Aquarists often buy clownfish for their vibrant coloration and distinct patterns.
However, over the due course, they observe their clownfish turning black.
So, why do they turn black?
2 Main Reasons Why Clownfish Turn Black
Clownfish are the preferred choice of aquarists for a community aquarium or reef tank.
However, these bright-colored fish can turn black over time, even after providing the best living conditions.
The color change in clownfish takes place mainly due to the following two reasons.
Aging is one of the primary reasons for clownfish to turn black.
Many clownfish species are notorious for getting darker as they age.
Black Ocellaris, Onyx, and Maine Mocha clownfish are among the numerous species that turn black as they grow old.
These clownfish species don’t turn black outright. Their color darkens slowly and becomes more pronounced with age.
2. Gender Change
Another reason for clownfish to turn black is gender transformation. Clownfish are protandrous hermaphrodites.
All clownfish are born as males.
When the female in the group is no more, the dominant male switches gender to become a female for reproductive purposes.
Clownfish have male and female reproductive organs that help them turn into females when needed.
Most clownfish species become darker when they change their gender and use their female reproductive organs.
As they turn into a darker shade than usual, they appear black.
Should You Be Worried if Your Clownfish Is Turning Black?
Some clownfish species are known to get dark and turn black as they age.
There are certain physical changes that clownfish undergo as they grow old. Turning black is an indication that they’re aging.
So there is nothing to worry about if a color change is the only noticeable difference as your clownfish gets old.
However, if you notice a behavioral change after your clownfish turns black, it needs immediate attention.
You need to consult a veterinarian for expert advice if you notice any unusual behavior in your clownfish, such as erratic swimming, not eating, or hiding under rocks.
2 Reasons Why Clownfish Get Black Spots
It’s common for clownfish to turn dark and appear black as they age.
However, you may notice black spots on your clownfish at a young age.
Given below are the two prominent reasons for clownfish to get black spots.
1. Coral Exposure
The most common reason why clownfish get black spots is coral exposure.
In the wild, clownfish and anemones form a symbiotic relationship where anemone host clownfish.
Clownfish depend heavily on anemones for survival.
However, in captivity, anemones aren’t necessary for clownfish as there is no fear of predation.
Hence, most aquarists house clownfish in a reef tank without anemones.
In such cases, clownfish are forced to seek refuge inside the coral in the tank.
They usually don’t reside inside the coral in the wild. So it affects them negatively.
Clownfish expose their skin to the corals to build up the mucus layer on their skin’s surface.
However, when clownfish expose their skin, the corals sting them, leading to black spots on the skin.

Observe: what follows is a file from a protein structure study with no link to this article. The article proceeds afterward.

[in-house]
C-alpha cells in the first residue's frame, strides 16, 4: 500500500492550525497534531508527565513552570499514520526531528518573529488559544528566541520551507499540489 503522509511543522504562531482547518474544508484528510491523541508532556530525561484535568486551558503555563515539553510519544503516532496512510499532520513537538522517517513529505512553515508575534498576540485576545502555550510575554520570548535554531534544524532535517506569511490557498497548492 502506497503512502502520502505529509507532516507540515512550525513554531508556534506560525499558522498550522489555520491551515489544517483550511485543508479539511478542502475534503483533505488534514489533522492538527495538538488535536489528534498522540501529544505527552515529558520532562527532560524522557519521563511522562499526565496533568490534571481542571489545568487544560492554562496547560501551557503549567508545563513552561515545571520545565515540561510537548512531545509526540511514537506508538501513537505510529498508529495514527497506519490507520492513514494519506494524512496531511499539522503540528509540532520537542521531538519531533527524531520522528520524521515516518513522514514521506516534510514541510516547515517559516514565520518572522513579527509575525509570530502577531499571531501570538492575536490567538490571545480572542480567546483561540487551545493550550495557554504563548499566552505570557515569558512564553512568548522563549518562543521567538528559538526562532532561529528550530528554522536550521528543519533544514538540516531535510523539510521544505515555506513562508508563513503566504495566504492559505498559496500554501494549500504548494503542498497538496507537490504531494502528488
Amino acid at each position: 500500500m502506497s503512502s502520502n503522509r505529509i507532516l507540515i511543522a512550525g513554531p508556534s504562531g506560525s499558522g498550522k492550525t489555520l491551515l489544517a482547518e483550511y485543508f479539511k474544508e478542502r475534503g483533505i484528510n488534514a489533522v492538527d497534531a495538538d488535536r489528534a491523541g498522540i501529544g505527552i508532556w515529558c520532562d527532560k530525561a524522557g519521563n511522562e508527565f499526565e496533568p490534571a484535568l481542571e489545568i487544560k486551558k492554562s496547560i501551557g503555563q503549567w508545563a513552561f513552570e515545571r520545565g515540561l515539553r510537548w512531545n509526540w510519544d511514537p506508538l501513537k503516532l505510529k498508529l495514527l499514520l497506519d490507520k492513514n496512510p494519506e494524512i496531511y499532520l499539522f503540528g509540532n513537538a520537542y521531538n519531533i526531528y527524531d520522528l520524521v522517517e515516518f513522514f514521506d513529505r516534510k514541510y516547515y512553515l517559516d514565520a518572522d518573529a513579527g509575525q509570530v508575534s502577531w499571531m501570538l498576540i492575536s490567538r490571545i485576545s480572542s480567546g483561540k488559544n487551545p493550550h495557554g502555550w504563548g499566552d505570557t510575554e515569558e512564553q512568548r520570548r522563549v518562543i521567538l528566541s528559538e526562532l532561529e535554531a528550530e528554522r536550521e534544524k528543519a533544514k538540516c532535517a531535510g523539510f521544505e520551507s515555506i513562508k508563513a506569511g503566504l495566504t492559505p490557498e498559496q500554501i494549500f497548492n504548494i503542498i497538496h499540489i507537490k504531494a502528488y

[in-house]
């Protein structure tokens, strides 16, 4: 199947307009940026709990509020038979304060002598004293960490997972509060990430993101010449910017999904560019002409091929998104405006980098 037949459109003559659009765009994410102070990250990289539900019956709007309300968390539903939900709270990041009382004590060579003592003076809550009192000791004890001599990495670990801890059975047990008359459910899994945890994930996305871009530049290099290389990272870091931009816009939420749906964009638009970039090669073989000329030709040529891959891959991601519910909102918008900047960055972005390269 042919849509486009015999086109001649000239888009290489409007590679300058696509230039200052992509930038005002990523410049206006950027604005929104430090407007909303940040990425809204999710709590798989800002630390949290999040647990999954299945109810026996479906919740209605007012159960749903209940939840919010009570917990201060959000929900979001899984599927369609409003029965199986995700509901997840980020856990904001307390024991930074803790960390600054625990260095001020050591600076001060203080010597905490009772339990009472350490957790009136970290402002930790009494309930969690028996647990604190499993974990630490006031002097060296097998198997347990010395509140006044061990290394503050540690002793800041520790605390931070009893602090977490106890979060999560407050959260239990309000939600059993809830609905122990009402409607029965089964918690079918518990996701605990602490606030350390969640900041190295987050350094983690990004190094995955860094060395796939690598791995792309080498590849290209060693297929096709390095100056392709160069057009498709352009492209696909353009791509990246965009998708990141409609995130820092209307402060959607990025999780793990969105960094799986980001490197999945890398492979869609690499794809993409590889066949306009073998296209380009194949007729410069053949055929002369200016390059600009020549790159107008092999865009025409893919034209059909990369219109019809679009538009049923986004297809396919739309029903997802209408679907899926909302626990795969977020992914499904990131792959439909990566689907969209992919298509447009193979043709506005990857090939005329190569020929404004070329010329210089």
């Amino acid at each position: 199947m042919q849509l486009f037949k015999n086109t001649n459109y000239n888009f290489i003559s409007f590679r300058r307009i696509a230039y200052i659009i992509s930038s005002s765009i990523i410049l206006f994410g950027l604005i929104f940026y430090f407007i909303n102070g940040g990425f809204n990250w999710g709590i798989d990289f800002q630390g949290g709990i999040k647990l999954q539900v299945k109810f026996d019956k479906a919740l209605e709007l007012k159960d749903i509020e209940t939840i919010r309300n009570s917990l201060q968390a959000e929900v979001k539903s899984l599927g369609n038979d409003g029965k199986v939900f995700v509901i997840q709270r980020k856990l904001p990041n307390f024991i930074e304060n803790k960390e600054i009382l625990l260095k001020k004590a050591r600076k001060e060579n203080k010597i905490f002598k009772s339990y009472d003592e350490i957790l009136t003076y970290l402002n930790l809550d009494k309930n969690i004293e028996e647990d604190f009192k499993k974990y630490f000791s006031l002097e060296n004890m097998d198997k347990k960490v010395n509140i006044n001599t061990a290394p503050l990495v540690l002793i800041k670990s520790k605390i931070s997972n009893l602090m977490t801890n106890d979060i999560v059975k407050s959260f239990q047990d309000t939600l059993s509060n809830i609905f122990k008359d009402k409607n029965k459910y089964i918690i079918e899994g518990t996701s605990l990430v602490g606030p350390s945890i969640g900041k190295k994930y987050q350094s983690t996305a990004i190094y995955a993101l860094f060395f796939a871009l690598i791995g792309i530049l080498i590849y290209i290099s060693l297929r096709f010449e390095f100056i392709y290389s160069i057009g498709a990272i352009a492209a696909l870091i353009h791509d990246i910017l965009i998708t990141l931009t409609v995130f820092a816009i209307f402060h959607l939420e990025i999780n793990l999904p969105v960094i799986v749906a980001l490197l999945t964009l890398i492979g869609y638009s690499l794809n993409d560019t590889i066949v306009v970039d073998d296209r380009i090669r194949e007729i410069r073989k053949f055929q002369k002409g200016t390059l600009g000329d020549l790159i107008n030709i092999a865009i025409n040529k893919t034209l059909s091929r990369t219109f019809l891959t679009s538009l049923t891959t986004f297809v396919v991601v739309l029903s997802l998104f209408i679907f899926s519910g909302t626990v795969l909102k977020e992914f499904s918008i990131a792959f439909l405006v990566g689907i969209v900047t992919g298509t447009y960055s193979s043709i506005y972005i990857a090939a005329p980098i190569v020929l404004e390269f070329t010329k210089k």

Researchers have found that exposure to corals causes hypermineralization in the bodies of clownfish.
Repeated exposure to corals leads to repeated stings, which leads to black pigments all over their body.
Although corals sting clownfish and cause black spots, the black spots aren’t fatal to clownfish.
Neither do they cause any behavioral change in them.
2. Poor Water Conditions
Poor water quality is another reason for black spots on clownfish.
Clownfish are sensitive to water conditions and need clean water to thrive.
The tank water can get polluted due to poor filtration systems, high ammonia levels, nitrates, and other contaminants.
These pollutants affect the health of clownfish and lead to black spots.
As these pollutants accumulate in the aquarium, they eventually affect the skin of clownfish. This leads to black spots on their skin.
Any parasitic or bacterial infection can also be one of the causes of black spots on your clownfish.
Hence, if you notice significant black spots on your clownfish, change the tank water immediately to prevent asphyxiation of your fish.
Black spots due to poor water conditions shouldn’t be ignored as they can cost your fish its life.
Do All Clownfish Become Dark as They Age?
Not all clownfish species darken as they age. There are over 30 clownfish species, each with a different appearance.
Some of them don’t turn black at all.
The species of clownfish determines whether they will turn dark with age or not.
For example, Black Ocellaris clownfish turn dark as they grow old.
These clownfish are orange while young and turn black as they mature.
Another species that is popular for turning dark over time is the Onyx clownfish, commonly known as Percula clownfish.
Onyx clownfish have a dark pigment that gradually manifests as the fish ages.
You may not see this until the fish reaches adulthood.
This is because the pigment takes some time to develop.
Onyx clownfish become dark in the middle of their body, while their head and tail retain the original orange color.
Another example is Maine Mocha clownfish. This fish is unique for its varied coloration and patterns.
These fish also turn dark as they mature. Some of them turn entirely black, with the nose retaining its orange-brown color.
Many clownfish species, like the Black Ocellaris and Onyx clownfish, turn black as they age. Gender change from male to female and using female reproductive organs can make clownfish black. Black spots also appear on clownfish bodies when they’re exposed to corals or poor water conditions.